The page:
Robert Tanitch reviews Carlos Acosta’s Carmen at Sadler’s Wells Theatre, London

Robert Tanitch reviews Carlos Acosta’s Carmen at Sadler’s Wells Theatre, London

1845 Prosper Merimée’s novel is published. 1875 Georges Bizet’s opera is premiered. Its clarity, vivacity, colour and melody have made it the most popular and frequently performed opera in the world.

There have been many versions of the story ever since. 1915 Charlie Chaplin’s silent film burlesque. 1943 Carmen Jones, the Oscar Hammerstein Broadway musical. 1949 Roland Petit’s tacky cabaret. 1954 Carmen Jones, the film, with the all African-American cast led by Harry Belafonte and Dorothy Dandrige.

Then there’s 1983 Carlos Saura’s flamenco film with Antonio Gadez. 1984 Francesco Rosi’s film with Julia Gimenez Johnson. 1992 Mats Ek’s ballet. 2000 Matthew Bourne’s The Car Man.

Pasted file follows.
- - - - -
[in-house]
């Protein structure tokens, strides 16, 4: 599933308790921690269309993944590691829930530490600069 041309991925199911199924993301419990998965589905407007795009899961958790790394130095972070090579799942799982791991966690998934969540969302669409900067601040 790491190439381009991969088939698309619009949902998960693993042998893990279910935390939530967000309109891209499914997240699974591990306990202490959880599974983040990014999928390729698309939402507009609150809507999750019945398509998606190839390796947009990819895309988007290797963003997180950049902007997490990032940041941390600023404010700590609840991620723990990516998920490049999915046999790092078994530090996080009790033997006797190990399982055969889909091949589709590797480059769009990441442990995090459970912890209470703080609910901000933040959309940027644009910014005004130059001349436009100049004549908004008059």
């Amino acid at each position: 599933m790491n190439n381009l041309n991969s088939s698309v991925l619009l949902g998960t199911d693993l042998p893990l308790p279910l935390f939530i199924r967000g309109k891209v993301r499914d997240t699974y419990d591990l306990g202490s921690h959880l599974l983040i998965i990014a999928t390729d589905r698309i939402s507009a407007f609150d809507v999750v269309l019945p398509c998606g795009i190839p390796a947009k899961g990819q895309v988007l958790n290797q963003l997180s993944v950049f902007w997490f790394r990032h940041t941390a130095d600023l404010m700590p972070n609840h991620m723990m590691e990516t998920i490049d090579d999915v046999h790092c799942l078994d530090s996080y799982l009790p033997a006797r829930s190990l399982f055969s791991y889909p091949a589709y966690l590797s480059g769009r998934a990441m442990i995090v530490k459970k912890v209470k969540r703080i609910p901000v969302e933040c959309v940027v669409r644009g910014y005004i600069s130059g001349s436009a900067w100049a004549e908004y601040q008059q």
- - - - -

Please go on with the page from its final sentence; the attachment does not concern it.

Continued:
And now Carlos Acosta and his Cuban company, Acosta Danza, perform a new version of the Carmen he first created for Royal Ballet in 2015. He has extended his original one-act to a full-length ballet.

Laura Rodriguez is the gypsy. Alejandro Silva and Enrique Corrales are her rival lovers, a naïve decent soldier and a flashy arrogant toreador. The deconstructed music blares away distorting familiar songs.

The infatuation, passion, betrayal, jealousy, rage and murder which follow is not lurid enough. The excitement is provided by the ensemble’s energy in the tavern scene opening the second act.

Acosta’s innovation is the introduction of a new character, The Bull, a symbol of fate and destiny. He stands there initially, horns on head, silhouetted, encircled by a huge blood-red sun.

The knowledge that Acosta himself is playing this Minotaur makes the characterisation all the more disappointing. He has not given himself anything thrillingly muscular to do. The Bull is just a presence, surprisingly dull and uncharismatic.

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